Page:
Audition (1999 film) part 02



 Audition-1999-poster  Ryu Murakami

Note: Audition-1999-poster // Ryu Murakami //

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Production

Audition was shot in approximately three weeks, which was about one more week than usual for Miike's films at the time. Scenes such as those in Asami's apartment and at a restaurant were shot on location in a real apartment and a real restaurant. Outdoor scenes were shot in Tokyo, along intersections in Omotesandō.

The torture scene at the end of the film did not initially contain Asami's lines "Kiri-kiri-kiri". Shiina was initially whispering her lines while filming this scene, but after discussion with Miike, the two decided that having her say these lines would make the scene scarier. Ishibashi found that Miike was "having so much fun with that scene", and that Miike was especially excited when Ishibashi's character's feet are cut off. For the special effects where Shiina's character places acupuncture needles into Ishibashi, special effects make-up was used to create a mask layer which was laid upon Ishibashi's eyes, which is then pierced by the needles.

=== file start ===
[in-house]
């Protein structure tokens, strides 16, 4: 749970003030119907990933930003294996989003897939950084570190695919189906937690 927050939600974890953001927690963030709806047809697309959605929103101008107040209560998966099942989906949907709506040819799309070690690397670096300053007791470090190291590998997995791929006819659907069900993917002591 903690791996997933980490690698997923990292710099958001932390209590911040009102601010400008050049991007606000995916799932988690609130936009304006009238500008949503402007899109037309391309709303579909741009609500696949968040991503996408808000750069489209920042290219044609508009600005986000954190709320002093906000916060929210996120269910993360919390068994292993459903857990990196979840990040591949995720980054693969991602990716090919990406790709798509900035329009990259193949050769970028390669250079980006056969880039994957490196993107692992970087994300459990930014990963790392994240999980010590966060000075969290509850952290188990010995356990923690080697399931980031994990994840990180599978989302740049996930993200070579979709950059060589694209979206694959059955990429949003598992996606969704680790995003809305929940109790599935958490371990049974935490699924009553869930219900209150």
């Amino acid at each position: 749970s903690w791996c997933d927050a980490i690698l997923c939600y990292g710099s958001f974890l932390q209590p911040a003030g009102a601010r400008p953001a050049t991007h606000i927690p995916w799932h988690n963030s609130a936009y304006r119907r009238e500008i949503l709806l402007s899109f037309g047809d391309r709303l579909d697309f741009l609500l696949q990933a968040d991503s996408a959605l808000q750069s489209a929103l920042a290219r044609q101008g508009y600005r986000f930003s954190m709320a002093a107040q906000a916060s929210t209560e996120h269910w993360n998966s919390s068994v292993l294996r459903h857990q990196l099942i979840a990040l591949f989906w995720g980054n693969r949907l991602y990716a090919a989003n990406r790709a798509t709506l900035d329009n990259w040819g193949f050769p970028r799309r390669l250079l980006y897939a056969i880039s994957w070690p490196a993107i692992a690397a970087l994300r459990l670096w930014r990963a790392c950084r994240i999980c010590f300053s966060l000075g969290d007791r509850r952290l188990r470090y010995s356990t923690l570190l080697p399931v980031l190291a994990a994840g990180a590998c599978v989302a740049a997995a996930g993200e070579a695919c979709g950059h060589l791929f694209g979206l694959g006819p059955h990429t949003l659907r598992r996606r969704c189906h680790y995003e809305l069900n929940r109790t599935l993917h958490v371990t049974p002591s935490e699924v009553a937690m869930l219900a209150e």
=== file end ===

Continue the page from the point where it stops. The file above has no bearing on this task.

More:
Release

Audition had its world premiere on October 2, 1999 at the Vancouver International Film Festival. The premiere was part of a program of modern Japanese horror films at the festival, including Ring, Ring 2, Shikoku and Gemini. Audition was screened at the 29th Rotterdam International Film Festival in Holland in early 2000 where it was shown as part of a Miike retrospective. Tom Mes stated that Audition received the most attention at Rotterdam, where it won the FIPRESCI Prize for the best film of competition. The FIPRESCI award was given by a jury of international film journalists, who grant this award during the Rotterdam International Film Festival. Only films not in competition qualify for the award. Audition also won the KNF Award, voted by the Circle of Dutch Film journalists.

Audition was released theatrically in Japan on March 3, 2000. It received its American premier at the Seattle International Film Festival in 2000. The film was first screened outside Festivals in the United States in early August 2001. In the United Kingdom, Audition received screenings in 2000 at both FrightFest and the Raindance Film Festival. It was released theatrically in the United Kingdom by Metro Tartan in mid-March 2001. It was Miike's first film to be released theatrically in the United Kingdom.

Home media release